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Supervalu sells Bristol Farms division

BY Allison Cerra

MINNEAPOLIS Supervalu has sold 14 stores under the Bristol Farms banner, the retailer announced Friday.

The division was sold to a company formed through a partnership with the Bristol Farms management team and Endeavour Capital, an investment firm experienced in grocery and retail businesses. Under the terms of the sale, the stores will change ownership effective Friday, but will continue to operate under the Bristol Farms name, and the existing management and associate base will continue to serve customers without disruption.

“Supervalu continuously evaluates its operations to identify opportunities to strengthen its overall business and, when necessary, makes decisions that involve the sale of some locations,” said Brian Huff, Supervalu SVP specialty retail. “This move will ultimately allow Supervalu to operate more efficiently and effectively, and focus on improving the shopping experience throughout its entire network of owned and supplied stores.”

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FDA OKs expanded use of Sprycel

BY Alaric DeArment

SILVER SPRING, Md. The Food and Drug Administration has approved a new usage for a blood cancer drug, the agency said Thursday.

The FDA approved Bristol-Myers Squibb’s Sprycel (dasatinib) for treating chronic phase chronic myeloid leukemia that contains the so-called Philadelphia chromosome, also called Ph+ CP-CML. The FDA originally approved the drug in June 2006 for patients with CP-CML for whom treatment with Novartis’ Gleevec (imatinib) had failed. CML results from an overabundance of blood stem cells developing into abnormal forms of white blood cells called granulocytes, which build up in the blood and bone marrow and crowd out healthy white and red blood cells and platelets, creating risk for infections, anemia and unexpected bleeding.

“These drugs have dramatically changed the lives of patients with CML,” FDA Office of Oncology Drug Products director Richard Pazdur said. “Results from additional CML studies continue to demonstrate the importance of studying cancer drugs in the earlier stages of the disease.”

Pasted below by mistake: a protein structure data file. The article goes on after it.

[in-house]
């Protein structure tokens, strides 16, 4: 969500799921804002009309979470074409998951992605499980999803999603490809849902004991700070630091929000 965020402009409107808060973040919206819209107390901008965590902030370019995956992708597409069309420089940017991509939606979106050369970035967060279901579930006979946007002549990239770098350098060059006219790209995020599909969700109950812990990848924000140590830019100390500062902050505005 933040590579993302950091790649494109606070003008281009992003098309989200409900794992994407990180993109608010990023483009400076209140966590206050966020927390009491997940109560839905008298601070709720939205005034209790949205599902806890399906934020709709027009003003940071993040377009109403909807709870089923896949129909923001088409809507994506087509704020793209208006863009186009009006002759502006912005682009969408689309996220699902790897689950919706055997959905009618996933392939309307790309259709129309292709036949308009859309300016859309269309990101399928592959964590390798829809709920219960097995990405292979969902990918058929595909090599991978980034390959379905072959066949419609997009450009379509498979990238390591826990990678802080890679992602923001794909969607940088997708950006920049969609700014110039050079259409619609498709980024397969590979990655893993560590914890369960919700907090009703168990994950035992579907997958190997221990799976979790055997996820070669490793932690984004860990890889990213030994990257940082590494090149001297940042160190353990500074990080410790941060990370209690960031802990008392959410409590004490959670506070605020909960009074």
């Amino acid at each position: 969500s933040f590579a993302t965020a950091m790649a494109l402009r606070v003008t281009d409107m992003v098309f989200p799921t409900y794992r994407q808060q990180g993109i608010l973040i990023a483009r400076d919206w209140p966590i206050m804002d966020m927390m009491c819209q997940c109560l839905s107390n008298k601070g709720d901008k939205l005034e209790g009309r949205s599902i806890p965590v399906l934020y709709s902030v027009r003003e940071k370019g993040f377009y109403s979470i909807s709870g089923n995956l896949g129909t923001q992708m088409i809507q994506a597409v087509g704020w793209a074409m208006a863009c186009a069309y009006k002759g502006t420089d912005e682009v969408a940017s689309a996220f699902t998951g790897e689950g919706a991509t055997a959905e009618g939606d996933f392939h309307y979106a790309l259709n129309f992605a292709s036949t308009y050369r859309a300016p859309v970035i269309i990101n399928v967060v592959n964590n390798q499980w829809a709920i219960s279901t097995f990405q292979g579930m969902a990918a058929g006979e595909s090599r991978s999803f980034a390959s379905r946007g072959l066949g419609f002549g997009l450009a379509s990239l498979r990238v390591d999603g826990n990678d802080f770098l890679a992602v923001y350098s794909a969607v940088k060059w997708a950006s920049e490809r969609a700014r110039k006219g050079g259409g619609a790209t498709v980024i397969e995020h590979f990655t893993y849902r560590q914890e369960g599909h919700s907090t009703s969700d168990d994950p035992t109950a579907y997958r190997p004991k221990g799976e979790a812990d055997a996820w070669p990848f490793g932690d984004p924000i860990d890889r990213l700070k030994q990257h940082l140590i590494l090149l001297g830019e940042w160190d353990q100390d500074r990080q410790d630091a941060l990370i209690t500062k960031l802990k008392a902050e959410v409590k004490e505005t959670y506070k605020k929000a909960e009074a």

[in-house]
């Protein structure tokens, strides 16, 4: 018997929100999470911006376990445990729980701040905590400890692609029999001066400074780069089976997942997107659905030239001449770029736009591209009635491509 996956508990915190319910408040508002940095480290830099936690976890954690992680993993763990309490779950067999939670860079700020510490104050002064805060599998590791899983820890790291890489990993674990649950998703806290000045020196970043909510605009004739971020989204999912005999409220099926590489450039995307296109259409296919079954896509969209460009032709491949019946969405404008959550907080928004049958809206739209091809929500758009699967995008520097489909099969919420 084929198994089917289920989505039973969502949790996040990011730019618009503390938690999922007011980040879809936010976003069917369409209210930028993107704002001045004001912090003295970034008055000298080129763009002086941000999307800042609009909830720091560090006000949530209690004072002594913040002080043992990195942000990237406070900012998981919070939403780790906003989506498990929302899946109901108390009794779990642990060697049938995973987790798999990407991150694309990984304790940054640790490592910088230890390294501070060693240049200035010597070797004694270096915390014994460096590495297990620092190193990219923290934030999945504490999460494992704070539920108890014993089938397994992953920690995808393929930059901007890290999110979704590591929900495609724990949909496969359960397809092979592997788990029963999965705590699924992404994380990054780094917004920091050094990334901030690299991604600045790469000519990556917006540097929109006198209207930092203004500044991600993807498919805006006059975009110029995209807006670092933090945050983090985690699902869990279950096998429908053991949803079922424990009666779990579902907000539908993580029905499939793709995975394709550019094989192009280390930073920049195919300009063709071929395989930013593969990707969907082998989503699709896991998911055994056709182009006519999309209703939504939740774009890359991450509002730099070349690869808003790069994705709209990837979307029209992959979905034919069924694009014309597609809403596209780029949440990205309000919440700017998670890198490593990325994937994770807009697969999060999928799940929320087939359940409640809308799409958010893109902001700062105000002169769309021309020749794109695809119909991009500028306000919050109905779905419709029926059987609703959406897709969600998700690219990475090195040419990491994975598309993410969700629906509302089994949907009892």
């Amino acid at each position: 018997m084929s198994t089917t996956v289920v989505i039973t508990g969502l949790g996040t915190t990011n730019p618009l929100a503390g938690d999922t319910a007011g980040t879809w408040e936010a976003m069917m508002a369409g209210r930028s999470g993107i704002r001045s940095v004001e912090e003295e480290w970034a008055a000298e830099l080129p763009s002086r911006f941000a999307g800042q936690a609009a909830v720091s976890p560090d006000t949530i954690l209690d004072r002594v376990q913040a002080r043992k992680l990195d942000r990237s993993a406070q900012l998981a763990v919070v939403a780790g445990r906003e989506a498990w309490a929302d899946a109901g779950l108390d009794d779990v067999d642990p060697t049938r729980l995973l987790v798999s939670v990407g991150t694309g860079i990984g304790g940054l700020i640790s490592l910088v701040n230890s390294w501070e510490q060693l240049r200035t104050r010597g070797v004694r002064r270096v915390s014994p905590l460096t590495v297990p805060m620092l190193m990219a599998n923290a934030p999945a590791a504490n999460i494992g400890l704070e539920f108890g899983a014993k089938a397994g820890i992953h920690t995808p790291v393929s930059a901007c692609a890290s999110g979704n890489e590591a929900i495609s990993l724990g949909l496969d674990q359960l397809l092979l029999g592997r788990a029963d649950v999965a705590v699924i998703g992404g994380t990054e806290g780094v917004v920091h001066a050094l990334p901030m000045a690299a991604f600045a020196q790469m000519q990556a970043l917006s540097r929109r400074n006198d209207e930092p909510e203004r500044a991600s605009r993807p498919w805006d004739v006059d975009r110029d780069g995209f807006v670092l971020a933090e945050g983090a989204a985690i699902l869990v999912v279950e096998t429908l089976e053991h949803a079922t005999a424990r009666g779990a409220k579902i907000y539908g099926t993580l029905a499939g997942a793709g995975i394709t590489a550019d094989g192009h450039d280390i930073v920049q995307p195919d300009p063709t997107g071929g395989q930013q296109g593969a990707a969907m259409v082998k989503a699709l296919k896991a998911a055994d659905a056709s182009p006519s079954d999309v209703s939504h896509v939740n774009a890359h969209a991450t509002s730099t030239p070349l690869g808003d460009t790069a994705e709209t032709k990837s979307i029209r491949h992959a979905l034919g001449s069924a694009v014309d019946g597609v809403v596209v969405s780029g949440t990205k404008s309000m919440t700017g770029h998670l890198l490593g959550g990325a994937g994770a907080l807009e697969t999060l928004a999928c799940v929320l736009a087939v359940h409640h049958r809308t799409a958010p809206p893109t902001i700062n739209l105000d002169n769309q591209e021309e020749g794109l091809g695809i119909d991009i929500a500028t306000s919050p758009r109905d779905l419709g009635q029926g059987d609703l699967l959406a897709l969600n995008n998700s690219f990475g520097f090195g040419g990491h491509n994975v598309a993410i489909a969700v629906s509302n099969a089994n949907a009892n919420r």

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Bic improves its pens with new technology

BY Allison Cerra

SHELTON, Conn. Bic celebrated the official launch of its Easy-Glide System ink technology, which has been incorporated into its Velocity retractable, Atlantis retractable and Pro+ ball pens.

The technology provides up to 35% smoother writing compared with current Bic pen ink systems, the company said.

To help celebrate the event, Bic is kicking off its "Get a Clue" event Nov. 3 and 4 at Vanderbilt Hall in Grand Central Terminal, which invites consumers to help solve a gigantic crossword puzzle and learn more about how Bic ballpoint pens are made.

"This event is a fun way for commuters, many of whom do crossword puzzles during their train ride to Manhattan each day, to spend a few minutes to help us complete a gigantic crossword puzzle," said Joseph Franzino, senior brand manager at Bic Consumer Products USA, a division of Bic USA. "In addition to the crossword puzzle and free samples of the Bic Velocity retractable ball pen, commuters will also receive coupons for Bic stationery products and have the chance to receive free giveaways and participate in a fun sensory box activity to see how smooth they are at guessing what is in the boxes."

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